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|Title:||The VISTA Orion mini-survey: star formation in the Lynds 1630 North cloud||Authors:||Spezzi, L.
Petr-Gotzens, M. G.
ALCALA', JUAN MANUEL
Jørgensen, J. K.
Alves, J. F.
|Issue Date:||2015||Journal:||ASTRONOMY & ASTROPHYSICS||Number:||581||First Page:||A140||Abstract:||The Orion cloud complex presents a variety of star formation mechanisms and properties and is still one of the most intriguing targets for star formation studies. We present VISTA/VIRCAM near-infrared observations of the L1630N star-forming region, including the stellar clusters NGC 2068 and NGC 2071 in the Orion molecular cloud B, and discuss them in combination with Spitzer data. We select 186 young stellar object (YSO) candidates in the region on the basis of multi-color criteria, confirm the YSO nature of the majority of them using published spectroscopy from the literature, and use this sample to investigate the overall star formation properties in L1630N. The K-band luminosity function of L1630N is remarkably similar to that of the Trapezium cluster, i.e., it presents a broad peak in the range 0.3-0.7 M<SUB>☉</SUB> and a fraction of substellar objects of ~20%. The fraction of YSOs still surrounded by disk/envelopes is very high (~85%) compared to other star-forming regions of similar age (1-2 Myr), but includes some uncertain corrections for diskless YSOs. Yet, a possibly high disk fraction, together with the fact that 1/3 of the cloud mass has a gas surface density above the threshold for star formation (~129 M<SUB>☉</SUB> pc<SUP>-2</SUP>), points toward a still ongoing star formation activity in L1630N. The star formation efficiency (SFE), star formation rate (SFR), and density of star formation of L1630N are within the ranges estimated for Galactic star-forming regions by the Spitzer core to disk and Gould's Belt surveys. However, the SFE and SFR are lower than the average value measured in the Orion A cloud and, in particular, lower than that in the southern regions of L1630. This might suggest different star formation mechanisms within the L1630 cloud complex. <P />Based on observations collected at the ESO La Silla Paranal Observatory under programme ID 060.A-9285(B).Tables A.1 and A.2 are are only available at the CDS via anonymous ftp to <A href="http://cdsarc.u-strasbg.fr">http://cdsarc.u-strasbg.fr</A> (ftp://22.214.171.124) or via <A href="http://cdsarc.u-strasbg.fr/viz-bin/qcat?J/A+A/581/A140">http://cdsarc.u-strasbg.fr/viz-bin/qcat?J/A+A/581/A140</A>||Acknowledgments:||We thank the anonymous referee for valuable comments that further improved the clarity of the paper. J.M.A. acknowledges financial support from INAF under the program PRIN2013 “Disk jets and the dawn of planets”. This research has made use of the SIMBAD database operated at CDS, Strasbourg, France. It also makes use of data products from the Two Micron All Sky Survey, which is a joint project of the University of Massachusetts and the Infrared Processing and Analysis Center/California Institute of Technology, funded by the National Aeronautics and Space Administration and the National Science Foundation. We greatly appreciate the work done by the UK-based VISTA consortium who built and commissioned the VISTA telescope and camera.||URI:||http://hdl.handle.net/20.500.12386/23134||URL:||https://www.aanda.org/articles/aa/abs/2015/09/aa25417-14/aa25417-14.html||ISSN:||0004-6361||DOI:||10.1051/0004-6361/201425417||Bibcode ADS:||2015A&A...581A.140S||Fulltext:||open|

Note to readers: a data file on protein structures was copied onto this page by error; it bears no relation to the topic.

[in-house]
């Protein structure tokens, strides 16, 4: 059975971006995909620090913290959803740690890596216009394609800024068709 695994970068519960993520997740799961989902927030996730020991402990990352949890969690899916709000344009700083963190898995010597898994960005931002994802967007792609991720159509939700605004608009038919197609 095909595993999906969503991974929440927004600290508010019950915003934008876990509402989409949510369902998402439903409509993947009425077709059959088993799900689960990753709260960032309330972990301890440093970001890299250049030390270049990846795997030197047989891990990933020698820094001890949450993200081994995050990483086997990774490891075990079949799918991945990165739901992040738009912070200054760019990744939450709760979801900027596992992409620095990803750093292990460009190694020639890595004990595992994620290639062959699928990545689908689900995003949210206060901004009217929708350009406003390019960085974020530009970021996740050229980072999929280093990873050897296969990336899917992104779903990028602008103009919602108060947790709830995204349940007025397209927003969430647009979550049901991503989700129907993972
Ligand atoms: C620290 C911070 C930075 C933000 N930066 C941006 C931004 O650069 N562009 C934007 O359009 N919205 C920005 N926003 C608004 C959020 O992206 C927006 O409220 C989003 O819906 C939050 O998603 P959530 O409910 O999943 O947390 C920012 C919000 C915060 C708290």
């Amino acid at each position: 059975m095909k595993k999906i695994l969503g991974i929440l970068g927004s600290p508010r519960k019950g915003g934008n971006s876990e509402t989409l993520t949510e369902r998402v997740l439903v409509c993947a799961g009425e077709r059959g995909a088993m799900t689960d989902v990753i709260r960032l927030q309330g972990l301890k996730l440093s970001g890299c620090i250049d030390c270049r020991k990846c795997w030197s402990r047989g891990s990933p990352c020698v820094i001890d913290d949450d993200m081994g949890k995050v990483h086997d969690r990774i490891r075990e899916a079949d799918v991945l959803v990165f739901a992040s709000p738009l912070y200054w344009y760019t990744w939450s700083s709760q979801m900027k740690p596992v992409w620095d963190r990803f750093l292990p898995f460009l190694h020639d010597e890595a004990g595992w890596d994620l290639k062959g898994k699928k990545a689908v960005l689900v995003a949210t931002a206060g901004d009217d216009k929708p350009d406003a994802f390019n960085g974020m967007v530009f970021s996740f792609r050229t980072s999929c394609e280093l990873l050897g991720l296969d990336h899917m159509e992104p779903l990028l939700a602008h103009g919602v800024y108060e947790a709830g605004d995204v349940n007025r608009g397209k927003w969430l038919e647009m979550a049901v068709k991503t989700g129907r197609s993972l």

|Appears in Collections:||1.01 Articoli in rivista|
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